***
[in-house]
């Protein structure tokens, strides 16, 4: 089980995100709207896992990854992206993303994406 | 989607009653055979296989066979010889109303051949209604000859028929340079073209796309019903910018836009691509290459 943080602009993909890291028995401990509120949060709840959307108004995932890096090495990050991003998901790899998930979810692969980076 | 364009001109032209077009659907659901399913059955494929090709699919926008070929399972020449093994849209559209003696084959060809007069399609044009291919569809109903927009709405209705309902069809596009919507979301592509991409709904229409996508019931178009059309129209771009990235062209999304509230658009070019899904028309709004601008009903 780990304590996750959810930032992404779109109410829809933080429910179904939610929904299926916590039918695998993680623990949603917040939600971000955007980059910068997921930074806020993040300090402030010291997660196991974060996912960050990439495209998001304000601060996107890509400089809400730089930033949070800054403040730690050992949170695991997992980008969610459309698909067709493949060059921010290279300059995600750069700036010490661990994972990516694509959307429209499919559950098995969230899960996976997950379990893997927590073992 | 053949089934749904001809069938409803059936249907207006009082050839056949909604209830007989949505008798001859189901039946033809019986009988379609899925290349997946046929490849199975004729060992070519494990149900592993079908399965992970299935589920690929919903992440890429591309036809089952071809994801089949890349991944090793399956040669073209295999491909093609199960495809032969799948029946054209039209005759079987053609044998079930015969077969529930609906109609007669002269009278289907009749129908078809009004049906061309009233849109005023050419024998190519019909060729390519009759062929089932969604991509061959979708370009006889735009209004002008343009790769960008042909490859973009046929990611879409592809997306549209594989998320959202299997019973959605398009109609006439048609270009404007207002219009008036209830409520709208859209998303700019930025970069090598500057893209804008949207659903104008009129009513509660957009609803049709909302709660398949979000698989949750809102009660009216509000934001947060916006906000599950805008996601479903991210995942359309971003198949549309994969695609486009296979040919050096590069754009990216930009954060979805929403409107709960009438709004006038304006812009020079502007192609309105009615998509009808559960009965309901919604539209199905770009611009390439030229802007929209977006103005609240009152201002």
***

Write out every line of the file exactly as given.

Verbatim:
[in-house]
């Protein structure tokens, strides 16, 4: 089980995100709207896992990854992206993303994406 | 989607009653055979296989066979010889109303051949209604000859028929340079073209796309019903910018836009691509290459 943080602009993909890291028995401990509120949060709840959307108004995932890096090495990050991003998901790899998930979810692969980076 | 364009001109032209077009659907659901399913059955494929090709699919926008070929399972020449093994849209559209003696084959060809007069399609044009291919569809109903927009709405209705309902069809596009919507979301592509991409709904229409996508019931178009059309129209771009990235062209999304509230658009070019899904028309709004601008009903 780990304590996750959810930032992404779109109410829809933080429910179904939610929904299926916590039918695998993680623990949603917040939600971000955007980059910068997921930074806020993040300090402030010291997660196991974060996912960050990439495209998001304000601060996107890509400089809400730089930033949070800054403040730690050992949170695991997992980008969610459309698909067709493949060059921010290279300059995600750069700036010490661990994972990516694509959307429209499919559950098995969230899960996976997950379990893997927590073992 | 053949089934749904001809069938409803059936249907207006009082050839056949909604209830007989949505008798001859189901039946033809019986009988379609899925290349997946046929490849199975004729060992070519494990149900592993079908399965992970299935589920690929919903992440890429591309036809089952071809994801089949890349991944090793399956040669073209295999491909093609199960495809032969799948029946054209039209005759079987053609044998079930015969077969529930609906109609007669002269009278289907009749129908078809009004049906061309009233849109005023050419024998190519019909060729390519009759062929089932969604991509061959979708370009006889735009209004002008343009790769960008042909490859973009046929990611879409592809997306549209594989998320959202299997019973959605398009109609006439048609270009404007207002219009008036209830409520709208859209998303700019930025970069090598500057893209804008949207659903104008009129009513509660957009609803049709909302709660398949979000698989949750809102009660009216509000934001947060916006906000599950805008996601479903991210995942359309971003198949549309994969695609486009296979040919050096590069754009990216930009954060979805929403409107709960009438709004006038304006812009020079502007192609309105009615998509009808559960009965309901919604539209199905770009611009390439030229802007929209977006103005609240009152201002």